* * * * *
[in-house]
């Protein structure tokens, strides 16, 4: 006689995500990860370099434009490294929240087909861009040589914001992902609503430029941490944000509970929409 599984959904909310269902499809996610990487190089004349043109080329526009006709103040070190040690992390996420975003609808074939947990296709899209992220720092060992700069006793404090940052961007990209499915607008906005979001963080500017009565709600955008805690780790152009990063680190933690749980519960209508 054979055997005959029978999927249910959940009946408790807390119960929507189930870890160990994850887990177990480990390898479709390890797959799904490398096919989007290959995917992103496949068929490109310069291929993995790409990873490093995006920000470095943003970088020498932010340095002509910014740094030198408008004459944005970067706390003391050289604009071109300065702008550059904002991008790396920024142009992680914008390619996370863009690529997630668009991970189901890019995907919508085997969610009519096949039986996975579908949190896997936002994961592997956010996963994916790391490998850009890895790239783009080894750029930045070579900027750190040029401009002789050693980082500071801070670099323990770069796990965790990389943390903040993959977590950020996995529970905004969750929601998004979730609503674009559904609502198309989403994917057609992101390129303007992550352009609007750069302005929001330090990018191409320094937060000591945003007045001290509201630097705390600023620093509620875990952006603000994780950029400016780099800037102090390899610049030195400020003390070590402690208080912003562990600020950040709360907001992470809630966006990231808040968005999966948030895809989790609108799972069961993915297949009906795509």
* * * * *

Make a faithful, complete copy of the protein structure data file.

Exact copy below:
[in-house]
């Protein structure tokens, strides 16, 4: 006689995500990860370099434009490294929240087909861009040589914001992902609503430029941490944000509970929409 599984959904909310269902499809996610990487190089004349043109080329526009006709103040070190040690992390996420975003609808074939947990296709899209992220720092060992700069006793404090940052961007990209499915607008906005979001963080500017009565709600955008805690780790152009990063680190933690749980519960209508 054979055997005959029978999927249910959940009946408790807390119960929507189930870890160990994850887990177990480990390898479709390890797959799904490398096919989007290959995917992103496949068929490109310069291929993995790409990873490093995006920000470095943003970088020498932010340095002509910014740094030198408008004459944005970067706390003391050289604009071109300065702008550059904002991008790396920024142009992680914008390619996370863009690529997630668009991970189901890019995907919508085997969610009519096949039986996975579908949190896997936002994961592997956010996963994916790391490998850009890895790239783009080894750029930045070579900027750190040029401009002789050693980082500071801070670099323990770069796990965790990389943390903040993959977590950020996995529970905004969750929601998004979730609503674009559904609502198309989403994917057609992101390129303007992550352009609007750069302005929001330090990018191409320094937060000591945003007045001290509201630097705390600023620093509620875990952006603000994780950029400016780099800037102090390899610049030195400020003390070590402690208080912003562990600020950040709360907001992470809630966006990231808040968005999966948030895809989790609108799972069961993915297949009906795509």